Alcohol abuse in high school impacts the brain just as hard as other drugs. Memory problems and other life-long brain issues are common in high schoolers who drink excessively. And kids who start before age 15 are 6 times more likely to develop alcoholism later in life than individuals who wait until 21.
Substance abuse in high school can also cause stunted growth — in one study, high school boys addicted to weed were an average of 4.6 inches shorter when they reached age 20.
Substance Abuse in Schools
High schoolers can find drugs through a friend, through word-of-mouth and on the Internet. Most kids needn’t look any further than their school — nearly 44% of high school students know a classmate who sells drugs. When asked which drugs are sold:
- 91% said marijuana
- 24% said prescription drugs
- 9% said cocaine
- 7% said ecstasy
Does Your Teenager Need Addiction Treatment?
If you notice any signs of addiction, now is the time to reach out to a professional. There is help for teenagers on drugs or alcohol, but the longer that substance abuse continues, the harder it will be for your child to recover over the long-term.
We know that it can be difficult to reach out for help — especially because our society often stigmatizes and shames people who are suffering from addiction. But your child’s life is far more important than what your neighbors may think. Besides, real friends will offer love and understanding, not judgment.
Your professional of choice can help you determine the best course of action, and whether you should begin looking into substance abuse treatment options. Depending upon the severity of addiction, they might encourage inpatient or outpatient drug rehab. At that point, you’d need to look into insurance for rehab and any possible out-of-pocket costs of drug rehab treatment.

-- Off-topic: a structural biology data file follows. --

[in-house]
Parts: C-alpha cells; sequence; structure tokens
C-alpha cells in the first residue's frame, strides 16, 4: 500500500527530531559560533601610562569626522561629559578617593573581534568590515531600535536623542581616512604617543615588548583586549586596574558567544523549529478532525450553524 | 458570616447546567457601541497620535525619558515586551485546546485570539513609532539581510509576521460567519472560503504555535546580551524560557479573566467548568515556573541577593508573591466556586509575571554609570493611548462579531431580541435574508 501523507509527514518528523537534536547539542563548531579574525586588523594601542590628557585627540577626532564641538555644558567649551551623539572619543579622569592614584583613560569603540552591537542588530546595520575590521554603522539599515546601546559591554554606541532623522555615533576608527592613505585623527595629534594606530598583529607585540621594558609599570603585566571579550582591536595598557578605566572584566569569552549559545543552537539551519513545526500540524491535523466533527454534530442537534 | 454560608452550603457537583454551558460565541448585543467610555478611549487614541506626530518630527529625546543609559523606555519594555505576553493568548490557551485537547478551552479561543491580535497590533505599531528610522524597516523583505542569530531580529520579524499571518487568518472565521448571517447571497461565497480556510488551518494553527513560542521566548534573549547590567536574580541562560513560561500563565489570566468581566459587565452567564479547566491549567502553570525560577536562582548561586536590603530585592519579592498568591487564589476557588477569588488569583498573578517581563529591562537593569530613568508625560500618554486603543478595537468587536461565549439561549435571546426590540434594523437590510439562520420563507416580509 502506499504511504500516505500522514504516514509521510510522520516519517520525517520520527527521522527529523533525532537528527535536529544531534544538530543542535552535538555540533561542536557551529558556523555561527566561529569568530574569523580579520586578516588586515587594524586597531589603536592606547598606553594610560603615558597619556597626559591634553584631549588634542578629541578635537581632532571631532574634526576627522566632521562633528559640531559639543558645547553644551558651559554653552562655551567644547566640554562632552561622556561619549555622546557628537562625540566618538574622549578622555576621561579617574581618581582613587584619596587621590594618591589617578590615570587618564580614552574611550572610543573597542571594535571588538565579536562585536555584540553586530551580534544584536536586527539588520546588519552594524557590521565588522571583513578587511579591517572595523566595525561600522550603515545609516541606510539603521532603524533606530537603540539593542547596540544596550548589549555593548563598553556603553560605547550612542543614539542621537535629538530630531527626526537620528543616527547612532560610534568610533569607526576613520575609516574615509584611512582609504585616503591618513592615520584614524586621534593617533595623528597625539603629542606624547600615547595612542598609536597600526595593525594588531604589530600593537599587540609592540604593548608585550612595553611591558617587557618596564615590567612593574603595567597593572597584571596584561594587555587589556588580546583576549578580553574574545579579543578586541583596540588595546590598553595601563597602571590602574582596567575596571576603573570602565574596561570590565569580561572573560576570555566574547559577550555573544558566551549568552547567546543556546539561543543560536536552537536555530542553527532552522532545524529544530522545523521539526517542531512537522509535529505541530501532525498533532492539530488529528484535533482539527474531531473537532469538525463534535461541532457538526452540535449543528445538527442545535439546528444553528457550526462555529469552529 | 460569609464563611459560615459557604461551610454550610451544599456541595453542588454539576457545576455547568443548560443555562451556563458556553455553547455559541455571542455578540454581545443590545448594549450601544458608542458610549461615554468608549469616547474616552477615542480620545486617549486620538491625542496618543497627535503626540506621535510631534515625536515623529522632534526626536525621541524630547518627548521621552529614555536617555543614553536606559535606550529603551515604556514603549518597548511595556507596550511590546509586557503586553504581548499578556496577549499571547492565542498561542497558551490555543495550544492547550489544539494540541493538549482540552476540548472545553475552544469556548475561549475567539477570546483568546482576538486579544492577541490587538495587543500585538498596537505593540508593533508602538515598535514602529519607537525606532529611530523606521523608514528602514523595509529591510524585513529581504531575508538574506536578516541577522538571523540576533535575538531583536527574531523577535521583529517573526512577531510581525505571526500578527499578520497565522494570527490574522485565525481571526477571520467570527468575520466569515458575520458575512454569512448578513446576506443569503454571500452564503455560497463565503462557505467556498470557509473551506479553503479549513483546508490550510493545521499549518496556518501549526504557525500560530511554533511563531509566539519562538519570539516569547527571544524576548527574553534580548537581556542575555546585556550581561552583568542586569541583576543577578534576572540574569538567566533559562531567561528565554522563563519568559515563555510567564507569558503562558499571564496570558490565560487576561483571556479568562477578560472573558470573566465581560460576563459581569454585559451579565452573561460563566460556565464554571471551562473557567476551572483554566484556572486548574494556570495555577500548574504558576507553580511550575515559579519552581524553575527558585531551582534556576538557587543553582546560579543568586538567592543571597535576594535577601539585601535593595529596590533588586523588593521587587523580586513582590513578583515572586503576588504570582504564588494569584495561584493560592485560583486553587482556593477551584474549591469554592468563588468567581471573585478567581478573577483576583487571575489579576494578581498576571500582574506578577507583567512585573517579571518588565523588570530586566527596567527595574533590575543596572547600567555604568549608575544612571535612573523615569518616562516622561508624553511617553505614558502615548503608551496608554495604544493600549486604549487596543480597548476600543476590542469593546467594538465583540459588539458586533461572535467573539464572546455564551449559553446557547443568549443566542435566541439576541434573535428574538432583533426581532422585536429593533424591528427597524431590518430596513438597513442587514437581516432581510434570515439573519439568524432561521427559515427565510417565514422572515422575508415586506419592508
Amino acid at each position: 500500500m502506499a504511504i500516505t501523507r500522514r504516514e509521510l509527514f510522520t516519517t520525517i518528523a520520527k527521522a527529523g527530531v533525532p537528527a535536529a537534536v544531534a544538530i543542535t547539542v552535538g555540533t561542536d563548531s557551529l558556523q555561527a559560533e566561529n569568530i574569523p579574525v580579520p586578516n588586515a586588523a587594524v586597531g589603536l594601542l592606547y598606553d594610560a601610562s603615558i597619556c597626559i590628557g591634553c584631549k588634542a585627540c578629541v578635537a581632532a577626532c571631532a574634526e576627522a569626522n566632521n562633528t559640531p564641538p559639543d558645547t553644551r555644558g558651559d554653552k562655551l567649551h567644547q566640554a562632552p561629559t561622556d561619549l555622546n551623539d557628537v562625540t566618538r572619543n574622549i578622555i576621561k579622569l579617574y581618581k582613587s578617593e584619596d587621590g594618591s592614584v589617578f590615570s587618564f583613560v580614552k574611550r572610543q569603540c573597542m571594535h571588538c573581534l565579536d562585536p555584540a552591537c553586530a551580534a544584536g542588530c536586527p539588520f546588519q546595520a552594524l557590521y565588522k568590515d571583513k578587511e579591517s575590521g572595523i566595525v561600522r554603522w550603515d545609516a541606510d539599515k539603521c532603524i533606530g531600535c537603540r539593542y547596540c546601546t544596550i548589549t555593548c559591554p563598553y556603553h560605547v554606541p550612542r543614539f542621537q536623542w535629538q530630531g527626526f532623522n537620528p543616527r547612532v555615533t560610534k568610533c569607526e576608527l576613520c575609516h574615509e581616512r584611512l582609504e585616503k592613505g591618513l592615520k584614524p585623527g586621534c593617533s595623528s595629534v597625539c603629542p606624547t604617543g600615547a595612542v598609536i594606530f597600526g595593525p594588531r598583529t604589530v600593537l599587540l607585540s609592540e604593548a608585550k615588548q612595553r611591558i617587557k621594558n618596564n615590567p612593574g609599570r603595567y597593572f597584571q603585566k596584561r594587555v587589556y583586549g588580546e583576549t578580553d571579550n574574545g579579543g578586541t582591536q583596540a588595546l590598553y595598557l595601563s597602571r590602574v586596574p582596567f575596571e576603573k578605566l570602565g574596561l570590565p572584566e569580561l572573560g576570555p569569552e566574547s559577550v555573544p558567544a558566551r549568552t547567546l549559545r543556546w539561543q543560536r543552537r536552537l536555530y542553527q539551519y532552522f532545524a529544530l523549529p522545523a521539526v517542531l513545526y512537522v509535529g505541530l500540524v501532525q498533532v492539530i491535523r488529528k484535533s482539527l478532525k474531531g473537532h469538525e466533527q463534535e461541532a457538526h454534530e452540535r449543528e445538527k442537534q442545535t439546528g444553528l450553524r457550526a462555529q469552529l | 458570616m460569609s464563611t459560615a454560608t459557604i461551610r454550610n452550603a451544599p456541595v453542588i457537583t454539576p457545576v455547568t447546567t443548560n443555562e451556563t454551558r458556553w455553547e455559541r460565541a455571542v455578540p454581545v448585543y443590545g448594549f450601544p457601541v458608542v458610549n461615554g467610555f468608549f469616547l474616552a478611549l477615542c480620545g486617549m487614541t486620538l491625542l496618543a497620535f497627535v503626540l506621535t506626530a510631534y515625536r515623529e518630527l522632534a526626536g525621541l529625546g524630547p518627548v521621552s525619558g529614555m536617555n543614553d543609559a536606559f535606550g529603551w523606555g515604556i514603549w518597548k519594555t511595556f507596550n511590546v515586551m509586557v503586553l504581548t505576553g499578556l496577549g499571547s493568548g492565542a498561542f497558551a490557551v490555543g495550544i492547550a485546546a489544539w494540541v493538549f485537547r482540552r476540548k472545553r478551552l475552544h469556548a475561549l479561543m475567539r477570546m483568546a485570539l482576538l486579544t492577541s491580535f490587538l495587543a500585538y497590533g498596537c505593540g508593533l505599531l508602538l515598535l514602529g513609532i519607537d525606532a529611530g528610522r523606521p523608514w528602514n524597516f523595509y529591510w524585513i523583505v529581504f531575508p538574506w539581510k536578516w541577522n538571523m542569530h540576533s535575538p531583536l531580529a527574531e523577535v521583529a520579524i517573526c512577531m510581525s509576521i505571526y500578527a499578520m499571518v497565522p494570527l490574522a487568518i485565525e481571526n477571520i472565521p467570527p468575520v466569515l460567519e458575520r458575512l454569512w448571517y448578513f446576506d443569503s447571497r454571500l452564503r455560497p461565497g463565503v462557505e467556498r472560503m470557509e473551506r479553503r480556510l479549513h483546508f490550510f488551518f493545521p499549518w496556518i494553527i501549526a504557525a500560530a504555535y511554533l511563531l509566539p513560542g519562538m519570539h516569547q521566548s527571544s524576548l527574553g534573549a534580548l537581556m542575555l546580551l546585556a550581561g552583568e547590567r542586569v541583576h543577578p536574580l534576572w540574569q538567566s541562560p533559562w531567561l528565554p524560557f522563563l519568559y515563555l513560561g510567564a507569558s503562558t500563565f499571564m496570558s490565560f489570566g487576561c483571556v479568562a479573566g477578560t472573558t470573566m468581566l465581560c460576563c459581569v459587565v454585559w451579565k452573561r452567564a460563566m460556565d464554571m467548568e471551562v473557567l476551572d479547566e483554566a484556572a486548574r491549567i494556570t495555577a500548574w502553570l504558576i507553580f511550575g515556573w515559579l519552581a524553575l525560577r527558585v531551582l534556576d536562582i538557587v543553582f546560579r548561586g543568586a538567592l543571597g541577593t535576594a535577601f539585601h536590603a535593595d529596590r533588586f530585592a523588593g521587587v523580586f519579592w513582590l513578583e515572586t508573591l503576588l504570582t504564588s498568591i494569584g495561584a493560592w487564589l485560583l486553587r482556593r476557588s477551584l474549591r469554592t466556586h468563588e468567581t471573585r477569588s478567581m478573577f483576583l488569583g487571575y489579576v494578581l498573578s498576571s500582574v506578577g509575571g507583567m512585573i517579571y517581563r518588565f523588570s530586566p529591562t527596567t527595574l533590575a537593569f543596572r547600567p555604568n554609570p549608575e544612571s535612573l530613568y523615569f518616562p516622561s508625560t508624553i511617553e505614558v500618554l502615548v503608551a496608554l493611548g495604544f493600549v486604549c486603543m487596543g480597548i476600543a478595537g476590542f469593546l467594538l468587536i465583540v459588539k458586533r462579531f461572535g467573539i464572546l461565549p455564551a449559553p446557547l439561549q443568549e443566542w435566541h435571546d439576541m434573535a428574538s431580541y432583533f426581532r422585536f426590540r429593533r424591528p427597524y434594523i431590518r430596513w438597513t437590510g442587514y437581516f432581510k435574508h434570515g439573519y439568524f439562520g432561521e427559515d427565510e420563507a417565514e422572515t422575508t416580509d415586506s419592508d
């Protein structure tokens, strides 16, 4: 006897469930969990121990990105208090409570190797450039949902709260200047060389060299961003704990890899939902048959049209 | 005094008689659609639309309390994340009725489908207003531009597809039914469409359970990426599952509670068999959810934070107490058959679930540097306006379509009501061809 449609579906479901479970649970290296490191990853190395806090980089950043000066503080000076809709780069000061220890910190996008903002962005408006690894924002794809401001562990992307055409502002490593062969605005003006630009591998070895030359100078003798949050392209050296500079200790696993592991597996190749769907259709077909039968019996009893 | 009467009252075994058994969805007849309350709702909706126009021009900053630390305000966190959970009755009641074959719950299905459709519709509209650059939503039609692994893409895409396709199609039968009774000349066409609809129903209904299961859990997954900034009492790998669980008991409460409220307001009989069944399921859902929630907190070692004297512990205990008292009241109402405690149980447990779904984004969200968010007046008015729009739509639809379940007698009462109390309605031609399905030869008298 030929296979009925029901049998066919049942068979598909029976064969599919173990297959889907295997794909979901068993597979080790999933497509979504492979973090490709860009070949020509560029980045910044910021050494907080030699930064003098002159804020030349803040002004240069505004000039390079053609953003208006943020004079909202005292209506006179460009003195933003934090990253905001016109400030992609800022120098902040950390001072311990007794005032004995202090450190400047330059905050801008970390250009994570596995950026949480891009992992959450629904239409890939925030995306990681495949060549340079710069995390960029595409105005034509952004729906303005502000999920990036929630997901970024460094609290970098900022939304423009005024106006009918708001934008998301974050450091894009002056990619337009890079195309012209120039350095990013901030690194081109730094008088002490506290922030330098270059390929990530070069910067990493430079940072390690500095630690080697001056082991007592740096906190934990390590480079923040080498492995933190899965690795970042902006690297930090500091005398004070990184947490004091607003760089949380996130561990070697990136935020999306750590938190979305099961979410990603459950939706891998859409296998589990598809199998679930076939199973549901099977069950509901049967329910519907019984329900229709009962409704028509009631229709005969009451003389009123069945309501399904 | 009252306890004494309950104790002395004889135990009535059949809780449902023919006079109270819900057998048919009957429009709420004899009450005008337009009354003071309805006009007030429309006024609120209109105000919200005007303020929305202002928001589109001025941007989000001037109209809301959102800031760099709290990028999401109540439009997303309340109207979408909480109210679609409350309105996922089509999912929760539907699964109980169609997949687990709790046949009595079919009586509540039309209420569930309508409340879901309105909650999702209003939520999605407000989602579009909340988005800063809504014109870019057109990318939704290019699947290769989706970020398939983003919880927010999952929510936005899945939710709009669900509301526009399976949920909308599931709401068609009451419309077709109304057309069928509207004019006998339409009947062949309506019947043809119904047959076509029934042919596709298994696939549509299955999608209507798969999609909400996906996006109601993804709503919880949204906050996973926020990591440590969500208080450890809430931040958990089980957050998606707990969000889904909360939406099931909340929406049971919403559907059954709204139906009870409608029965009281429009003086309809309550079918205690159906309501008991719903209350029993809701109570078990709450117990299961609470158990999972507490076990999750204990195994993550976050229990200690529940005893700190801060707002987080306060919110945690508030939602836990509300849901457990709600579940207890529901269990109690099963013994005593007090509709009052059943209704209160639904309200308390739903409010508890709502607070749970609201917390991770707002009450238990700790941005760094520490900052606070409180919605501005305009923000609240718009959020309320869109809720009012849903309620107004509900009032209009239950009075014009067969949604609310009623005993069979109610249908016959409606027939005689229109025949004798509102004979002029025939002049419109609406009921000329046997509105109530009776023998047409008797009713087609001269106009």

At TheRecoveryVillage.com, we can help you sort through those details — confidentially. You are not alone — call to speak with one of our addiction specialists today.
- “Survey of American Attitudes on Substance Abuse 2012.” The National Center on Addiction and Substance Abuse. Columbia University, Aug. 2012. Web. 2 Feb. 2016. http://www.casacolumbia.org/addiction-research/reports/national-survey-american-attitudes-substance-abuse-teens-2012
- “Fact Sheets – Underage Drinking.” Centers for Disease Control and Prevention. US Department of Health & Human Services, 12 Nov. 2015. Web. 3 Feb. 2016. http://www.cdc.gov/alcohol/fact-sheets/underage-drinking.htm
- Butz, Dolly A. “Marijuana Use Tops Tobacco Use Among High School Seniors.” Sioux City Journal. Sioux City Journal, 10 Jan. 2016. Web. 3 Feb. 2016. http://siouxcityjournal.com/lifestyles/local/marijuana-use-tops-tobacco-use-among-high-school-seniors/article_5e25b99f-529d-553a-be2d-1885517cb2a4.html
- “DrugFacts: High School and Youth Trends.” National Institute on Drug Abuse (NIDA). National Institutes of Health, Dec. 2014. Web. 2 Feb. 2016. http://www.drugabuse.gov/publications/drugfacts/high-school-youth-trends
- “Monitoring the Future 2015 Survey Results.” National Institute on Drug Abuse (NIDA). National Institutes of Health, Dec. 2015. Web. 2 Feb. 2016. http://www.drugabuse.gov/related-topics/trends-statistics/infographics/monitoring-future-2015-survey-results
- “Marijuana Use & Educational Outcomes.” National Institute on Drug Abuse (NIDA). National Institutes of Health, Nov. 2014. Web. 3 Feb. 2016. http://www.drugabuse.gov/related-topics/trends-statistics/infographics/marijuana-use-educational-outcomes
- Desilver, Drew. “Dangers That Teens and Kids Face: A Look at the Data.” Pew Research Center. Pew Research Center, 14 Jan. 2016. Web. 4 Feb. 2016. http://www.pewresearch.org/fact-tank/2016/01/14/dangers-that-young-people-face-a-look-at-the-data/
- “Smoking Marijuana May Cause Early Puberty and Stunts Growth in Boys.” ScienceDaily. ScienceDaily, 18 May 2015. Web. 3 Feb. 2016. http://www.sciencedaily.com/releases/2015/05/150518191604.htm